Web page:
In American Home Assurance Company v. Oceaneering International, Inc., 4:12-cv-02540 (S.D. Tex., March 17, 2014), the Southern District of Texas, applying Texas law, adopted a Magistrate Judge’s memorandum decision holding that a general liability insurer had no duty to indemnify its policyholder for $2 million it paid as a result of faulty repair work on an offshore oil rig.

The insurance coverage dispute in American Home Assurance arose from prior litigation in which Chevron successfully sued the policyholder and others, including Aker Maritime, for the costs of replacing faulty bolts on one of Chevron’s offshore oil rigs. Id. at *1. In turn, Aker Maritime successfully sued for full contractual indemnity and attorneys’ fees against the policyholder totaling over $2 million, which the policyholder paid after the insurer denied coverage under the policyholder’s commercial liability policy. The insurer subsequently sought a declaratory judgment that the policy did not cover the policyholder’s payment to Aker Maritime, and the policyholder countersued for, among other things, breach of contract and bad faith. *2.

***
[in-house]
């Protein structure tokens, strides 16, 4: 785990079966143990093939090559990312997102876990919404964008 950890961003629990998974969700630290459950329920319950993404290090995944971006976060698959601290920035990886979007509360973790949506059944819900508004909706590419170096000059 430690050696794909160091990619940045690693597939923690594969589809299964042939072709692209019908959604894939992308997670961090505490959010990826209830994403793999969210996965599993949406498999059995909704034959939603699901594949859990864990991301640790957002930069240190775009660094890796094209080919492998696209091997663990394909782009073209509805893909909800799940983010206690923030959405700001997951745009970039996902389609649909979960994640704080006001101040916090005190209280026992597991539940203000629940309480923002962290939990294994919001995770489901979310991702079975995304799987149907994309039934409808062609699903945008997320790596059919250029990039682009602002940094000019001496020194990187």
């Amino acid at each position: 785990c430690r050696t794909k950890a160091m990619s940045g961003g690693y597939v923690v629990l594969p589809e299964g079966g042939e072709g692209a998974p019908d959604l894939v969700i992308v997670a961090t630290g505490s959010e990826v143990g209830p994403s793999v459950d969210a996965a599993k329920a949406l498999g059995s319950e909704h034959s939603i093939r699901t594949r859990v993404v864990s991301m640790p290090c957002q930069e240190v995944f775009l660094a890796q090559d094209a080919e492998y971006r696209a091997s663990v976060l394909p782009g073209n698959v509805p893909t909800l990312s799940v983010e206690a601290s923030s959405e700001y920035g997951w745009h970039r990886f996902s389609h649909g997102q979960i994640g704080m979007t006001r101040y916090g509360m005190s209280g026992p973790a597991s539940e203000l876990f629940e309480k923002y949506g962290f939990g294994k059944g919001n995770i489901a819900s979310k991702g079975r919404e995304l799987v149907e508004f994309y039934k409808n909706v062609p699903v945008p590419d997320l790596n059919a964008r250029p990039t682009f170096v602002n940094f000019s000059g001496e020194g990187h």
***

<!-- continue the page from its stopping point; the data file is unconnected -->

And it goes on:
The court granted summary judgment in favor of the insurer. The court held that, even if the policyholder’s repair work had caused “property damage” to Chevron’s oil rig within the meaning of its commercial liability policy, a policy exclusion precluding coverage for “preventive or curative acts” taken to prevent future accidents or property damage applied. Id. at *13. The court noted that Chevron had removed all of the bolts that the policyholder had installed on the oil rig during its repair work, and then reinstalled proper bolts after determining that some of the bolts had failed and all were inadequate for their intended use. Id. at *14. The court found that, “[b]y its terms, the Policy excludes coverage for any cost or expense due to the repair, replacement, removal, or disposal of work, if such work is withdrawn from use due to a known or suspected defect, deficiency, or dangerous condition in it. That seems a very apt description of the facts of this case.” Id.  

The court’s decision in American Home Assurance confirms that a commercial liability insurer is generally not responsible for indemnifying a policyholder for the cost of measures taken to prevent future property damage. As the court noted in American Home Assurance, “it was never intended that [a commercial liability] insurer would be saddled with the cost of preventing other failures, any more than it was intended that the insurer would pay the cost of preventing the first failure if the product had been discovered to be in a dangerous condition before the occurrence.” Id. at *15.